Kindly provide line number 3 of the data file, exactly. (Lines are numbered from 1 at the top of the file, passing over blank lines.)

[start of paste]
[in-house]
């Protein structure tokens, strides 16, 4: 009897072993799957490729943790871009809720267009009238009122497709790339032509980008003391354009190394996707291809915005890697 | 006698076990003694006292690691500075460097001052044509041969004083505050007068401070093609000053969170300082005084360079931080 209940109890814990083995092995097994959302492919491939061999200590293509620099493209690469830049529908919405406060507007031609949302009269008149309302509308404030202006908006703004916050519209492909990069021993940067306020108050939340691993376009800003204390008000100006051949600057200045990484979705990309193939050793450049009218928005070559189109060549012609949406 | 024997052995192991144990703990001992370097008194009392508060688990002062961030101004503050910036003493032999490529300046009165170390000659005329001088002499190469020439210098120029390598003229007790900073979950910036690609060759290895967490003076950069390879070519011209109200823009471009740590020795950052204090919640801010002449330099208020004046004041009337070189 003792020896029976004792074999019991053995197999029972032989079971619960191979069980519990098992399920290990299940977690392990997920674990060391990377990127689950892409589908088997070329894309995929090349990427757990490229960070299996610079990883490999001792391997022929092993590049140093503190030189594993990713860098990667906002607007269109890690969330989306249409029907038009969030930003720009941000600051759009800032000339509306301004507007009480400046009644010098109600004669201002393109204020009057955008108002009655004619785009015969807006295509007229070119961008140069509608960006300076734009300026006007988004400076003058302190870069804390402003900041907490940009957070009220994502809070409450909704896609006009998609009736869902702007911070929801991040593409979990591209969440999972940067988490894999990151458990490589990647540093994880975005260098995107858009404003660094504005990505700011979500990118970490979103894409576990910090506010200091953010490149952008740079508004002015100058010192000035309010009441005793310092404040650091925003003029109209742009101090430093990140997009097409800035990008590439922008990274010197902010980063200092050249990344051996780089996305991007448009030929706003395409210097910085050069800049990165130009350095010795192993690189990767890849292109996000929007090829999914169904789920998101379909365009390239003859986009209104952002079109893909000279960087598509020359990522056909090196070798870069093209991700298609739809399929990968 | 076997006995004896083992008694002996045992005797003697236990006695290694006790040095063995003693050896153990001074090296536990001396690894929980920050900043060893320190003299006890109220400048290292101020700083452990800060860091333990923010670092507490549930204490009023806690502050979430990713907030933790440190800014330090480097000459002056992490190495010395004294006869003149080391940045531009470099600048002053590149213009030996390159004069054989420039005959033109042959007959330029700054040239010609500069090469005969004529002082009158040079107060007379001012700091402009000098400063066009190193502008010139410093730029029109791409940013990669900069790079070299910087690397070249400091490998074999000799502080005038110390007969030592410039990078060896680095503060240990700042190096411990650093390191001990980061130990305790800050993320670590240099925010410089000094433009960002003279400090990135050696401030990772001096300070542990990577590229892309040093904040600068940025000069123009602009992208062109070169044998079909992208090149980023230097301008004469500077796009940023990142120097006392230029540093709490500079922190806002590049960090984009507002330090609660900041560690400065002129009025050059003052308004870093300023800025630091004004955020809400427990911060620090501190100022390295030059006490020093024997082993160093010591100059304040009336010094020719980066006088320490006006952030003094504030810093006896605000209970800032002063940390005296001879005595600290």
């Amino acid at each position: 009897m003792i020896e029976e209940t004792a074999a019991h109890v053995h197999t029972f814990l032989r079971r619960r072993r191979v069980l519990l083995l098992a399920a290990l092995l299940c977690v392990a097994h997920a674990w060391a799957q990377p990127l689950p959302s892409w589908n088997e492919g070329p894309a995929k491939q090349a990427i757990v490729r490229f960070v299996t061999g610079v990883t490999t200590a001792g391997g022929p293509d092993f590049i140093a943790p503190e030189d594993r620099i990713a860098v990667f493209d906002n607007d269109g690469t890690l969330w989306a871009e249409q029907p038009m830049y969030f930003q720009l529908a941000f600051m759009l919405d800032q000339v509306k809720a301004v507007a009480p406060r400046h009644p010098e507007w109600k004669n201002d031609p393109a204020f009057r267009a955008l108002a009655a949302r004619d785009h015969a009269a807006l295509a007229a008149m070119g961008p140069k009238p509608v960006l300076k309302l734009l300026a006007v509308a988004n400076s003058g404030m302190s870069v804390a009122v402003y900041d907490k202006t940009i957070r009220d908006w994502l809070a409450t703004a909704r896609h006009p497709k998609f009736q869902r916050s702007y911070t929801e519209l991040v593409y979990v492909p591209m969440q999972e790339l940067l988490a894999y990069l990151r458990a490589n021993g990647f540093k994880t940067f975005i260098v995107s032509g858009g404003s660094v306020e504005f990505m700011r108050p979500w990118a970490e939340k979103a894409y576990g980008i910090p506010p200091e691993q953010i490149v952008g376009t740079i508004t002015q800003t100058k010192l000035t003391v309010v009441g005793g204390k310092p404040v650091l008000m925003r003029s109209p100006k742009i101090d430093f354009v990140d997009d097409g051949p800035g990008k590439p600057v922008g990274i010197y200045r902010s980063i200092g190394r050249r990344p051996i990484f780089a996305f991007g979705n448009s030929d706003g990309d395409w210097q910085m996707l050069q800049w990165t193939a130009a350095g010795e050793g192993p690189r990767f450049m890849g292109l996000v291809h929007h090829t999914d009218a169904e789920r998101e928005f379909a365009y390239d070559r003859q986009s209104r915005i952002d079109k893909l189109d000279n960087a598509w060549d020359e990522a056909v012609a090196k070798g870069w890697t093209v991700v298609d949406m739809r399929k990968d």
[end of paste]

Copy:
């Amino acid at each position: 009897m003792i020896e029976e209940t004792a074999a019991h109890v053995h197999t029972f814990l032989r079971r619960r072993r191979v069980l519990l083995l098992a399920a290990l092995l299940c977690v392990a097994h997920a674990w060391a799957q990377p990127l689950p959302s892409w589908n088997e492919g070329p894309a995929k491939q090349a990427i757990v490729r490229f960070v299996t061999g610079v990883t490999t200590a001792g391997g022929p293509d092993f590049i140093a943790p503190e030189d594993r620099i990713a860098v990667f493209d906002n607007d269109g690469t890690l969330w989306a871009e249409q029907p038009m830049y969030f930003q720009l529908a941000f600051m759009l919405d800032q000339v509306k809720a301004v507007a009480p406060r400046h009644p010098e507007w109600k004669n201002d031609p393109a204020f009057r267009a955008l108002a009655a949302r004619d785009h015969a009269a807006l295509a007229a008149m070119g961008p140069k009238p509608v960006l300076k309302l734009l300026a006007v509308a988004n400076s003058g404030m302190s870069v804390a009122v402003y900041d907490k202006t940009i957070r009220d908006w994502l809070a409450t703004a909704r896609h006009p497709k998609f009736q869902r916050s702007y911070t929801e519209l991040v593409y979990v492909p591209m969440q999972e790339l940067l988490a894999y990069l990151r458990a490589n021993g990647f540093k994880t940067f975005i260098v995107s032509g858009g404003s660094v306020e504005f990505m700011r108050p979500w990118a970490e939340k979103a894409y576990g980008i910090p506010p200091e691993q953010i490149v952008g376009t740079i508004t002015q800003t100058k010192l000035t003391v309010v009441g005793g204390k310092p404040v650091l008000m925003r003029s109209p100006k742009i101090d430093f354009v990140d997009d097409g051949p800035g990008k590439p600057v922008g990274i010197y200045r902010s980063i200092g190394r050249r990344p051996i990484f780089a996305f991007g979705n448009s030929d706003g990309d395409w210097q910085m996707l050069q800049w990165t193939a130009a350095g010795e050793g192993p690189r990767f450049m890849g292109l996000v291809h929007h090829t999914d009218a169904e789920r998101e928005f379909a365009y390239d070559r003859q986009s209104r915005i952002d079109k893909l189109d000279n960087a598509w060549d020359e990522a056909v012609a090196k070798g870069w890697t093209v991700v298609d949406m739809r399929k990968d």